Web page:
At a family Christmas party, my husband’s best friend briefly fondled our young daughter. When confronted, he apologized and admitted he was drunk and it was wrong. In lieu of criminal charges, he agreed to seek therapy. His wife has since left him, and much of his life has fallen apart. I don’t have much sympathy, but that’s not the reason I’m writing. Every year, we have a joint birthday party, since my husband and I were born only several days apart. My husband has now asked me how I would feel if he invited this friend of his back. How do I feel? I feel outraged, but I told him I would think about it. Am I wrong to feel such outrage toward a man who has been my husband’s best friend since longer than I have known him? Should I be more forgiving? If this friend says he’s sought counseling and is truly apologetic, am I being unreasonable in my strong desire to have him not attend our party, let alone ever step foot in our home again? Somehow I don’t think my husband grasps the gravity of the situation. Since no “physical” harm was done to our daughter and she seems to be OK, he sees no harm done. He considers it a one-time indiscretion. What should I do?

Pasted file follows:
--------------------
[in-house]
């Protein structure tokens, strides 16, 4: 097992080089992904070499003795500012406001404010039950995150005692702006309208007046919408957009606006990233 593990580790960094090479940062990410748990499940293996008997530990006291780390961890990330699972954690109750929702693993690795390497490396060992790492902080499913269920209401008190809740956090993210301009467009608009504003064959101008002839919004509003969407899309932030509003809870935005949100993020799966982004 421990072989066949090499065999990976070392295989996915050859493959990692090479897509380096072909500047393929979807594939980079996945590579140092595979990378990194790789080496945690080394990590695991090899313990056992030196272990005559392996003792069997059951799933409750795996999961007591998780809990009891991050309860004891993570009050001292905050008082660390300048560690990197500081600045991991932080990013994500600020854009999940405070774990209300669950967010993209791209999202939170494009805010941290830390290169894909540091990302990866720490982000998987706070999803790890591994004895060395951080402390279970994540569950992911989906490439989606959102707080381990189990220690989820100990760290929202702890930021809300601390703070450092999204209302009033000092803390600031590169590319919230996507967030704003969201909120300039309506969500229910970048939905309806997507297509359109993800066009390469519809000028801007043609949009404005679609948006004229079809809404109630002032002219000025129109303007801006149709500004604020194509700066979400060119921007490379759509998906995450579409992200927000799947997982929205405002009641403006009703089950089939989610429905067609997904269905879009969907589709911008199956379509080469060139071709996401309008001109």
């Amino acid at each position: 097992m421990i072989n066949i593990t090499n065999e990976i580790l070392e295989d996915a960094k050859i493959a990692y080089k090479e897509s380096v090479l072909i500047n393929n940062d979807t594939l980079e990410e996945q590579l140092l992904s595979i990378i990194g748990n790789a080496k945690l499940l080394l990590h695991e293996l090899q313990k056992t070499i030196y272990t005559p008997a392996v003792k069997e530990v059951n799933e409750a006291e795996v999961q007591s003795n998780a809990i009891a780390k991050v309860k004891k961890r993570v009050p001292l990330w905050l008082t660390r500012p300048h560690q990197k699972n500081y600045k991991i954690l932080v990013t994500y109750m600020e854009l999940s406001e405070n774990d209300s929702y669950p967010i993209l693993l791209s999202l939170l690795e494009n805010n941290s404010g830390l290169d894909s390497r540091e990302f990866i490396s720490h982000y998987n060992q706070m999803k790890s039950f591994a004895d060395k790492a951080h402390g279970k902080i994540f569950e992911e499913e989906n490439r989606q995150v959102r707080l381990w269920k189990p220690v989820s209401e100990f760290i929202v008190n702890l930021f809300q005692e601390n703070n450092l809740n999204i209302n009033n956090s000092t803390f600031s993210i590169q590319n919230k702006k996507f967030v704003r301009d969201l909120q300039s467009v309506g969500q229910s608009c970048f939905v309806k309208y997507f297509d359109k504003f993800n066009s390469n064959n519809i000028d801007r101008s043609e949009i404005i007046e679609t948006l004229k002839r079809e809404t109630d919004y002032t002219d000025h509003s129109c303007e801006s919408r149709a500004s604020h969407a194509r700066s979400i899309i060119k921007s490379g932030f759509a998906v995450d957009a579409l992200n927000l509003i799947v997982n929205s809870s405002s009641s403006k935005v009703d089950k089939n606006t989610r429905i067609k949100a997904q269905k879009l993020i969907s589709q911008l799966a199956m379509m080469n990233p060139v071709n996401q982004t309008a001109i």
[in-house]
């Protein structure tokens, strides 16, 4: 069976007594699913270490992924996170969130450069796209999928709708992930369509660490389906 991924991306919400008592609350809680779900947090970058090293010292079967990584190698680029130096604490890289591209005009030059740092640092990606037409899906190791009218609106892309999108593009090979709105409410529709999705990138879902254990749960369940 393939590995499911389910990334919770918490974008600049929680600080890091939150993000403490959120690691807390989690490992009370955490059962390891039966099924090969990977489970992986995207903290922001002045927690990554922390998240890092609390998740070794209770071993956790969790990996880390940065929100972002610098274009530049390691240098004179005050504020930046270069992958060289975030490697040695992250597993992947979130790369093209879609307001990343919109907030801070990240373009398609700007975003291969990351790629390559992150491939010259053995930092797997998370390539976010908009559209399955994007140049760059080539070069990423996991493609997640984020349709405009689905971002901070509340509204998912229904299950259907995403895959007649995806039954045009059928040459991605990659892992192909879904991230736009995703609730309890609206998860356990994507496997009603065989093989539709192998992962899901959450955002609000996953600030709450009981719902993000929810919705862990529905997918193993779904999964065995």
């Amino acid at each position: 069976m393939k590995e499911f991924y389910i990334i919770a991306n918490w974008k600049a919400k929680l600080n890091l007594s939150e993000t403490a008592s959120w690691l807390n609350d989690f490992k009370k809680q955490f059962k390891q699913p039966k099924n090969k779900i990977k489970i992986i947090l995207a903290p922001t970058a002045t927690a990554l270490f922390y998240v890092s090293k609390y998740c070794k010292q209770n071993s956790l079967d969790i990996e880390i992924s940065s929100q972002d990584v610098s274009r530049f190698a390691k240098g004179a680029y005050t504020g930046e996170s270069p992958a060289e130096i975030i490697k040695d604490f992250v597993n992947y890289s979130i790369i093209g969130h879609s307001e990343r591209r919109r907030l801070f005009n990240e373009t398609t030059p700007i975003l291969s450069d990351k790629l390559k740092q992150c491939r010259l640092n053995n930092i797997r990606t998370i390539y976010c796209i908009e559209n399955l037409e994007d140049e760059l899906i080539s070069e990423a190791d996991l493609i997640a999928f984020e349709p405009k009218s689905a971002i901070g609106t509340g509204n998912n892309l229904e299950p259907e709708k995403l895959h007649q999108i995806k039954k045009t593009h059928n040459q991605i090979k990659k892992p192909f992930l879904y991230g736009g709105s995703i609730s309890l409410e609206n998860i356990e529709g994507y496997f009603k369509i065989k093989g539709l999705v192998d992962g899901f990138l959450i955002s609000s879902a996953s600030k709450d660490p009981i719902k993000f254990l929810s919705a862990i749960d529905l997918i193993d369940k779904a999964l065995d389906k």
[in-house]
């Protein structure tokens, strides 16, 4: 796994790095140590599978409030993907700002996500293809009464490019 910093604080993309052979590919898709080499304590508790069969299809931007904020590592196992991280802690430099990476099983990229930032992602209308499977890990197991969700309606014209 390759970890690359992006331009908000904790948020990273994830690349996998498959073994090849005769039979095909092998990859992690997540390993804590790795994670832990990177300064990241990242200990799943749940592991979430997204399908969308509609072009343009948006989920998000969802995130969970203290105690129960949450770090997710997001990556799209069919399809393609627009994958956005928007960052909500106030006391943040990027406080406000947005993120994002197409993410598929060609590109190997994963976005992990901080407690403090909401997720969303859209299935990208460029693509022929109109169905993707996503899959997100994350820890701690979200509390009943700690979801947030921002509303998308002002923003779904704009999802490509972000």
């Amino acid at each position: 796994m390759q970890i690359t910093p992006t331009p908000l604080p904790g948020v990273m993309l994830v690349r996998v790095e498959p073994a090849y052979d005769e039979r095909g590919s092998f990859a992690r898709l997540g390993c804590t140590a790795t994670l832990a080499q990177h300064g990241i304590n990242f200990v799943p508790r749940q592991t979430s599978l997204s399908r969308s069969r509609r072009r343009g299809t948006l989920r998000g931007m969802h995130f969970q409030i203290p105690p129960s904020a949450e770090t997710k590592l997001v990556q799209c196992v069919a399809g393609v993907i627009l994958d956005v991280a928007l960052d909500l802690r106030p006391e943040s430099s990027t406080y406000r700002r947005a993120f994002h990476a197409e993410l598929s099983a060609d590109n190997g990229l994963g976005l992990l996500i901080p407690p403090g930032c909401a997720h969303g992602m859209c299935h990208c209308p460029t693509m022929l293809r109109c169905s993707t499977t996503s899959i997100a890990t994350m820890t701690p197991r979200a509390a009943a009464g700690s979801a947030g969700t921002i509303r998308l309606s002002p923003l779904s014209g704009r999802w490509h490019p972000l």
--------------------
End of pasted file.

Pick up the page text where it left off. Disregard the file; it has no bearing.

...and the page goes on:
Without getting into the legal fine points, if I were the mother in question and this man showed up on my doorstep, I’d be inclined to insert an andiron into his skull. But that, of course, would be wrong. Also wrong would be to knowingly allow this child molester to ever be within any measurable distance of your daughter. We know the friend is sick—but what’s up with your husband? Yes “physical” harm was done to your child—she was molested! Since an outrage was done to your daughter, and your husband is OK with it, you two need counseling to make sure your daughter really is all right, and to try to get through your husband’s thick skull (without the benefit of an andiron) that it is his job to protect his little girl from monsters, not invite one into your home and hand him a drink.